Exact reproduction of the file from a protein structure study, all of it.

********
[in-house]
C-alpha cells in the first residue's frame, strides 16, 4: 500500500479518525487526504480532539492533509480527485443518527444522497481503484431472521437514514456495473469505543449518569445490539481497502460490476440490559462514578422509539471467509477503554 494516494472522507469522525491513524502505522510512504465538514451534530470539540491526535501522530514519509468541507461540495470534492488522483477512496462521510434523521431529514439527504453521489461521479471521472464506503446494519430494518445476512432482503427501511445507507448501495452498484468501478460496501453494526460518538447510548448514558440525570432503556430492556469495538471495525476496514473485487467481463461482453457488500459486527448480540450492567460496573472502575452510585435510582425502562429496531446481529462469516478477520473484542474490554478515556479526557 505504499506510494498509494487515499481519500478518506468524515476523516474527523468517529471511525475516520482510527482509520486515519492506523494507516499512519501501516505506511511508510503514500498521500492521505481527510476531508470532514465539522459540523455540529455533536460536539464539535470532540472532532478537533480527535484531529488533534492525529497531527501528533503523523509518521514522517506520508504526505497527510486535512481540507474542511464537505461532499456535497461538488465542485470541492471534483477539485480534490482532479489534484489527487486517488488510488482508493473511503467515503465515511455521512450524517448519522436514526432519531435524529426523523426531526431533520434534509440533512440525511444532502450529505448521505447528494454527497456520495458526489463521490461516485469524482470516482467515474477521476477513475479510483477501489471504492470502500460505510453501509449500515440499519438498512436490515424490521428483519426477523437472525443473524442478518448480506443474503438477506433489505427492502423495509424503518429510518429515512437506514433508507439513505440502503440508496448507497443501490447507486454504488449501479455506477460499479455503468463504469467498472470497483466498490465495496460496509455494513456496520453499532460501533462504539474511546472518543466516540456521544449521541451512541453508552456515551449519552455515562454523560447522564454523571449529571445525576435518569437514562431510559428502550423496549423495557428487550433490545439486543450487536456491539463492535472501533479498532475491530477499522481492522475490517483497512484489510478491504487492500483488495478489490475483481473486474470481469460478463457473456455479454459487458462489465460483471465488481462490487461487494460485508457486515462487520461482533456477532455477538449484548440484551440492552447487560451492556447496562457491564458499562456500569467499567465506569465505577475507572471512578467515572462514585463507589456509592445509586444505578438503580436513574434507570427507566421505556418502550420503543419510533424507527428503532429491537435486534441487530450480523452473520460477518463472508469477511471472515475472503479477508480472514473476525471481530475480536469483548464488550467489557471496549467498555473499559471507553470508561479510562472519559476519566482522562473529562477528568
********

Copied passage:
[in-house]
C-alpha cells in the first residue's frame, strides 16, 4: 500500500479518525487526504480532539492533509480527485443518527444522497481503484431472521437514514456495473469505543449518569445490539481497502460490476440490559462514578422509539471467509477503554 494516494472522507469522525491513524502505522510512504465538514451534530470539540491526535501522530514519509468541507461540495470534492488522483477512496462521510434523521431529514439527504453521489461521479471521472464506503446494519430494518445476512432482503427501511445507507448501495452498484468501478460496501453494526460518538447510548448514558440525570432503556430492556469495538471495525476496514473485487467481463461482453457488500459486527448480540450492567460496573472502575452510585435510582425502562429496531446481529462469516478477520473484542474490554478515556479526557 505504499506510494498509494487515499481519500478518506468524515476523516474527523468517529471511525475516520482510527482509520486515519492506523494507516499512519501501516505506511511508510503514500498521500492521505481527510476531508470532514465539522459540523455540529455533536460536539464539535470532540472532532478537533480527535484531529488533534492525529497531527501528533503523523509518521514522517506520508504526505497527510486535512481540507474542511464537505461532499456535497461538488465542485470541492471534483477539485480534490482532479489534484489527487486517488488510488482508493473511503467515503465515511455521512450524517448519522436514526432519531435524529426523523426531526431533520434534509440533512440525511444532502450529505448521505447528494454527497456520495458526489463521490461516485469524482470516482467515474477521476477513475479510483477501489471504492470502500460505510453501509449500515440499519438498512436490515424490521428483519426477523437472525443473524442478518448480506443474503438477506433489505427492502423495509424503518429510518429515512437506514433508507439513505440502503440508496448507497443501490447507486454504488449501479455506477460499479455503468463504469467498472470497483466498490465495496460496509455494513456496520453499532460501533462504539474511546472518543466516540456521544449521541451512541453508552456515551449519552455515562454523560447522564454523571449529571445525576435518569437514562431510559428502550423496549423495557428487550433490545439486543450487536456491539463492535472501533479498532475491530477499522481492522475490517483497512484489510478491504487492500483488495478489490475483481473486474470481469460478463457473456455479454459487458462489465460483471465488481462490487461487494460485508457486515462487520461482533456477532455477538449484548440484551440492552447487560451492556447496562457491564458499562456500569467499567465506569465505577475507572471512578467515572462514585463507589456509592445509586444505578438503580436513574434507570427507566421505556418502550420503543419510533424507527428503532429491537435486534441487530450480523452473520460477518463472508469477511471472515475472503479477508480472514473476525471481530475480536469483548464488550467489557471496549467498555473499559471507553470508561479510562472519559476519566482522562473529562477528568